The only thing more satisfying than earning credit card rewards is spending those rewards on something special. If you understand your credit card rewards programs and spend wisely, you can maximize your rewards for more free flights, gift cards, and cash.
But will the IRS come knocking if you don’t report those rewards on your tax return?
Whether credit card rewards are taxable depends on how you earned the rewards. Here’s everything you need to know about the tax regulations surrounding credit card rewards, so you can spend less time worrying about the tax implications of your free vacation, and more time enjoying it.
Types of Credit Card Rewards
- Rewards Points or Miles – Travel credit cards often earn points or miles which can be redeemed for travel. Some credit card issuers allow you to redeem these points for a variety of options, such as a statement credit, cash back, or booking travel. spend.
- Cash Back – Cash back credit cards usually have a straightforward earnings rate and typically don’t offer a boosted value from your points on travel redemptions. These cards make sense for infrequent travelers or those who prefer an uncomplicated rewards system.
- Sign-Up Bonuses – A sign up bonus is one of the incentives that credit card issuers have to get new customers for their credit cards. Typically, you’ll need to spend a certain amount of money within the specified timeframe to earn the bonus.
Are Credit Card Rewards Taxable?
Whether you need to pay taxes on your credit card rewards depends on the situation. However, the distinction lies in how the rewards are earned, not how they’re redeemed. Credit card rewards aren’t taxable as long as you spend something to earn them.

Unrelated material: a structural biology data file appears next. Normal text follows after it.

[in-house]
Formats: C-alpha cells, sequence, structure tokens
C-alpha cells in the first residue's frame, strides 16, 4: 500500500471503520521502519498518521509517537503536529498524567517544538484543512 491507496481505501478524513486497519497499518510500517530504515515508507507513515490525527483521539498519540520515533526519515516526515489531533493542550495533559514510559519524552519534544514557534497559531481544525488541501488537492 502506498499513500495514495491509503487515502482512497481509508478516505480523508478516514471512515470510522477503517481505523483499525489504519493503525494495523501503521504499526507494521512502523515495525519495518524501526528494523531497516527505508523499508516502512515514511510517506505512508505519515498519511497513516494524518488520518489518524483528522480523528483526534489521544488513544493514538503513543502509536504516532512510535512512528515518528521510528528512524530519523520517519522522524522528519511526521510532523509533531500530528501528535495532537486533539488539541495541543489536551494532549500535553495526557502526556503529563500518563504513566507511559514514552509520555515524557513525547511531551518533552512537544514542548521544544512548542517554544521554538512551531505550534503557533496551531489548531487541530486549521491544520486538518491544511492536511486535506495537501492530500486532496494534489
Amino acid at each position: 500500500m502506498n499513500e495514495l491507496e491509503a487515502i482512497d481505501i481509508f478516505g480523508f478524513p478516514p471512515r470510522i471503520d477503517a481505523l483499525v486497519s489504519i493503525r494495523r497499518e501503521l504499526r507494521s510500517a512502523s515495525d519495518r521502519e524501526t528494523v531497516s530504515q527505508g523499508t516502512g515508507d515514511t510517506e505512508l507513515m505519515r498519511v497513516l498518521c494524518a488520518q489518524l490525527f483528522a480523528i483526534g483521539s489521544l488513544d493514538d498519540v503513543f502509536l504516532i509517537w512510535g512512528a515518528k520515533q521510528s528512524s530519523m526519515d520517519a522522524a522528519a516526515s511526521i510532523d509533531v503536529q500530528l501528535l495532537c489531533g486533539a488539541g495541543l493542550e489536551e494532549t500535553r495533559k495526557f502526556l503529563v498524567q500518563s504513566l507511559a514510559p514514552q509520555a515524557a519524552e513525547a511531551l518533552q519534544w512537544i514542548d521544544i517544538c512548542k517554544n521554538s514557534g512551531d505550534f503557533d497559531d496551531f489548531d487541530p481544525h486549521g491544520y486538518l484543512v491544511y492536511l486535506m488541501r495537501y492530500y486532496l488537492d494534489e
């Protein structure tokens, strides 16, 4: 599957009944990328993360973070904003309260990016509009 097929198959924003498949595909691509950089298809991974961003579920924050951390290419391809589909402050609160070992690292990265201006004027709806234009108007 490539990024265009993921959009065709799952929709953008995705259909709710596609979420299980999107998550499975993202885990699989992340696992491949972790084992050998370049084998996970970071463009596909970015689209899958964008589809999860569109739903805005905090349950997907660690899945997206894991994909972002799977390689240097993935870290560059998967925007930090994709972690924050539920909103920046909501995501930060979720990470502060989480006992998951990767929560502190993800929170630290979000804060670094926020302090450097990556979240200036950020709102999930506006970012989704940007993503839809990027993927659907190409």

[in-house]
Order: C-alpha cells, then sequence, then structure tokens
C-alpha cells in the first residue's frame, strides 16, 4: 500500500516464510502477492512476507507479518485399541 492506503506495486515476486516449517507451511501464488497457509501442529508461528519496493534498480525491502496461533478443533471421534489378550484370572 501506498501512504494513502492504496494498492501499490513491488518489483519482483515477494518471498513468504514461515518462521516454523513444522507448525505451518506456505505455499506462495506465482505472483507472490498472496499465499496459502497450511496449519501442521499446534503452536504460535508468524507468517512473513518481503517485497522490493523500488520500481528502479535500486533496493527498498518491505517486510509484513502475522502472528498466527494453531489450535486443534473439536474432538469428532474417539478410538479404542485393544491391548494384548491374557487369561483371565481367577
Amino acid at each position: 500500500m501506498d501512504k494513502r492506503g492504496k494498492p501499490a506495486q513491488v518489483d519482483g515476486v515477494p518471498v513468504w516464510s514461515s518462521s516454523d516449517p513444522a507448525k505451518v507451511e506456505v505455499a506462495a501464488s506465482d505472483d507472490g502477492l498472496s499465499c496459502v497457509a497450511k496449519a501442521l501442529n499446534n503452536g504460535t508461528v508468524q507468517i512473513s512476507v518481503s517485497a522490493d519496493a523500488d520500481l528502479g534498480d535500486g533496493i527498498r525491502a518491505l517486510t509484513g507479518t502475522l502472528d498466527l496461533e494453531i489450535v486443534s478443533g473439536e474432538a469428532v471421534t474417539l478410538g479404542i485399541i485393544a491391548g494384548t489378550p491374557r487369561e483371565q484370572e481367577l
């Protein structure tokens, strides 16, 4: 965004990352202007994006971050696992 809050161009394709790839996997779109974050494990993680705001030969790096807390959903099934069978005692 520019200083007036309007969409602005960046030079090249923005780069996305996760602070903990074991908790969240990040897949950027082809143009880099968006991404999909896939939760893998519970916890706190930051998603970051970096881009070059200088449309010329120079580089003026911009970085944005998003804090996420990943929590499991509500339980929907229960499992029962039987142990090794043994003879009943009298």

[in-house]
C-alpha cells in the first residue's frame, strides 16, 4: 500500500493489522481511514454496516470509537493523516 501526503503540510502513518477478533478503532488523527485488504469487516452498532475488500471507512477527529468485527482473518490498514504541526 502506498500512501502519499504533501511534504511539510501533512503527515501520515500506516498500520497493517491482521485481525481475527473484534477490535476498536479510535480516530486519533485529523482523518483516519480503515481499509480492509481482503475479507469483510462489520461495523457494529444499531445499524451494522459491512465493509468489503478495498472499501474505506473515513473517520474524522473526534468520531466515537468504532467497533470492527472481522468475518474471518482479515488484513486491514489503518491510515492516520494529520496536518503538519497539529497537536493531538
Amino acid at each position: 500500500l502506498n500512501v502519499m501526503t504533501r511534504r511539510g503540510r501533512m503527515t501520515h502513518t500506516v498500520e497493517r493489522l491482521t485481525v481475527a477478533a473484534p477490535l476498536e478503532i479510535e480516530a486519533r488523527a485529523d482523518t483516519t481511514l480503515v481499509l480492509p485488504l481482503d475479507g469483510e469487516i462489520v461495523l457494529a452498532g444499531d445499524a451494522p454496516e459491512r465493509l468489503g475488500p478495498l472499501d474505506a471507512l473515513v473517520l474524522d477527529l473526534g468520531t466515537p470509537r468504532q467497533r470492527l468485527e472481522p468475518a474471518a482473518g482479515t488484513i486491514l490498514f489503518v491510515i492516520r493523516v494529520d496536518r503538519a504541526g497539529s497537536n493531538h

- Non-Taxable Rewards – Points, miles, and cash back rewards that you earn from making purchases with your credit card are not taxable. The IRS considers these rewards to be a discount.
- Taxable Rewards – Rewards are taxable if you received the incentive without having to spend anything. This is where it gets tricky. When you do accept a bonus or reward and you didn’t have to do anything to earn it, it’s qualified as a gift. The IRS considers certain types of gifts to be taxable.
Keep in mind that if you use a business credit card to make purchases that are tax-deductible, you must subtract the rewards from the total value of your business expenses before claiming the deduction. For example, if you used $100 in miles to pay for part of a $500 flight for a business trip, you can only claim a deduction for the $400 you paid out of pocket.
If the reward exceeded $600, you would receive a 1099-MISC from the credit card issuer to include with your tax return. However, even if you don’t receive a 1099 for it, that doesn’t mean that you don’t have to pay taxes. There’s a catch-all line for reporting other income on your tax return and it’s your responsibility to include any bonuses or rewards that you received without having to spend any money.
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